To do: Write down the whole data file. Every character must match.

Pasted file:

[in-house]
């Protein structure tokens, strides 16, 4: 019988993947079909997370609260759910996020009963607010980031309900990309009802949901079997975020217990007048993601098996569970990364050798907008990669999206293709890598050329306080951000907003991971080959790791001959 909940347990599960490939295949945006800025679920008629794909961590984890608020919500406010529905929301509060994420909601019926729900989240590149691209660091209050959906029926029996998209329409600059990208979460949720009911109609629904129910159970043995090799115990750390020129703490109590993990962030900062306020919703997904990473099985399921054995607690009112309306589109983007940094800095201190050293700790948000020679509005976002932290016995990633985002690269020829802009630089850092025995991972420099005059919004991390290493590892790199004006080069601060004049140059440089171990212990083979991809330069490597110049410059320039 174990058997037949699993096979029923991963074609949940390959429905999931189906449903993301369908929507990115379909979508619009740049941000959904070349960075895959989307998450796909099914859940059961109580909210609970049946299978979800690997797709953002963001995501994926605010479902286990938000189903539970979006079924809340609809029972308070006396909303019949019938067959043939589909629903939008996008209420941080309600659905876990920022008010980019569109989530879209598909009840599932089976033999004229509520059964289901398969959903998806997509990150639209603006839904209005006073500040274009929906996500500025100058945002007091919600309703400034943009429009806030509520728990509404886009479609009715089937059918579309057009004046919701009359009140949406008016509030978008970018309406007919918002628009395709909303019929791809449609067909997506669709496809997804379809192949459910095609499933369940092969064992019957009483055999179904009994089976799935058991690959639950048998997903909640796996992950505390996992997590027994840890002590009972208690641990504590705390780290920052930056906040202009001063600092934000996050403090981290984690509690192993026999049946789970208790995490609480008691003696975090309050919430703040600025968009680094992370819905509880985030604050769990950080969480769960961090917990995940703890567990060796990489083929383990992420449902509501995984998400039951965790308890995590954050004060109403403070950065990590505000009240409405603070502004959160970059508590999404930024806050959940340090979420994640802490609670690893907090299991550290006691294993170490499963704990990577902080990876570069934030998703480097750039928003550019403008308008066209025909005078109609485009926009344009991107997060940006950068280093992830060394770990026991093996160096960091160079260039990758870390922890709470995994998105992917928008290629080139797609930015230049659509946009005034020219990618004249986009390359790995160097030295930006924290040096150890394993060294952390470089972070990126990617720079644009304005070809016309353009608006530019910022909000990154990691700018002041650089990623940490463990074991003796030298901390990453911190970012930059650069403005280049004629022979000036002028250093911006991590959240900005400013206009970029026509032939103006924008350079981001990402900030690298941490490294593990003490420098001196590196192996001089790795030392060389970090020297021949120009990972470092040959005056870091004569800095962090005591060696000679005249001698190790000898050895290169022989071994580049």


[in-house]
């Protein structure tokens, strides 16, 4: 019988993947079909997370609260759910996020009963607010980031309900990309009802949901079997975020217990007048993601098996569970990364050798907008990669999206293709890598050329306080951000907003991971080959790791001959 909940347990599960490939295949945006800025679920008629794909961590984890608020919500406010529905929301509060994420909601019926729900989240590149691209660091209050959906029926029996998209329409600059990208979460949720009911109609629904129910159970043995090799115990750390020129703490109590993990962030900062306020919703997904990473099985399921054995607690009112309306589109983007940094800095201190050293700790948000020679509005976002932290016995990633985002690269020829802009630089850092025995991972420099005059919004991390290493590892790199004006080069601060004049140059440089171990212990083979991809330069490597110049410059320039 174990058997037949699993096979029923991963074609949940390959429905999931189906449903993301369908929507990115379909979508619009740049941000959904070349960075895959989307998450796909099914859940059961109580909210609970049946299978979800690997797709953002963001995501994926605010479902286990938000189903539970979006079924809340609809029972308070006396909303019949019938067959043939589909629903939008996008209420941080309600659905876990920022008010980019569109989530879209598909009840599932089976033999004229509520059964289901398969959903998806997509990150639209603006839904209005006073500040274009929906996500500025100058945002007091919600309703400034943009429009806030509520728990509404886009479609009715089937059918579309057009004046919701009359009140949406008016509030978008970018309406007919918002628009395709909303019929791809449609067909997506669709496809997804379809192949459910095609499933369940092969064992019957009483055999179904009994089976799935058991690959639950048998997903909640796996992950505390996992997590027994840890002590009972208690641990504590705390780290920052930056906040202009001063600092934000996050403090981290984690509690192993026999049946789970208790995490609480008691003696975090309050919430703040600025968009680094992370819905509880985030604050769990950080969480769960961090917990995940703890567990060796990489083929383990992420449902509501995984998400039951965790308890995590954050004060109403403070950065990590505000009240409405603070502004959160970059508590999404930024806050959940340090979420994640802490609670690893907090299991550290006691294993170490499963704990990577902080990876570069934030998703480097750039928003550019403008308008066209025909005078109609485009926009344009991107997060940006950068280093992830060394770990026991093996160096960091160079260039990758870390922890709470995994998105992917928008290629080139797609930015230049659509946009005034020219990618004249986009390359790995160097030295930006924290040096150890394993060294952390470089972070990126990617720079644009304005070809016309353009608006530019910022909000990154990691700018002041650089990623940490463990074991003796030298901390990453911190970012930059650069403005280049004629022979000036002028250093911006991590959240900005400013206009970029026509032939103006924008350079981001990402900030690298941490490294593990003490420098001196590196192996001089790795030392060389970090020297021949120009990972470092040959005056870091004569800095962090005591060696000679005249001698190790000898050895290169022989071994580049």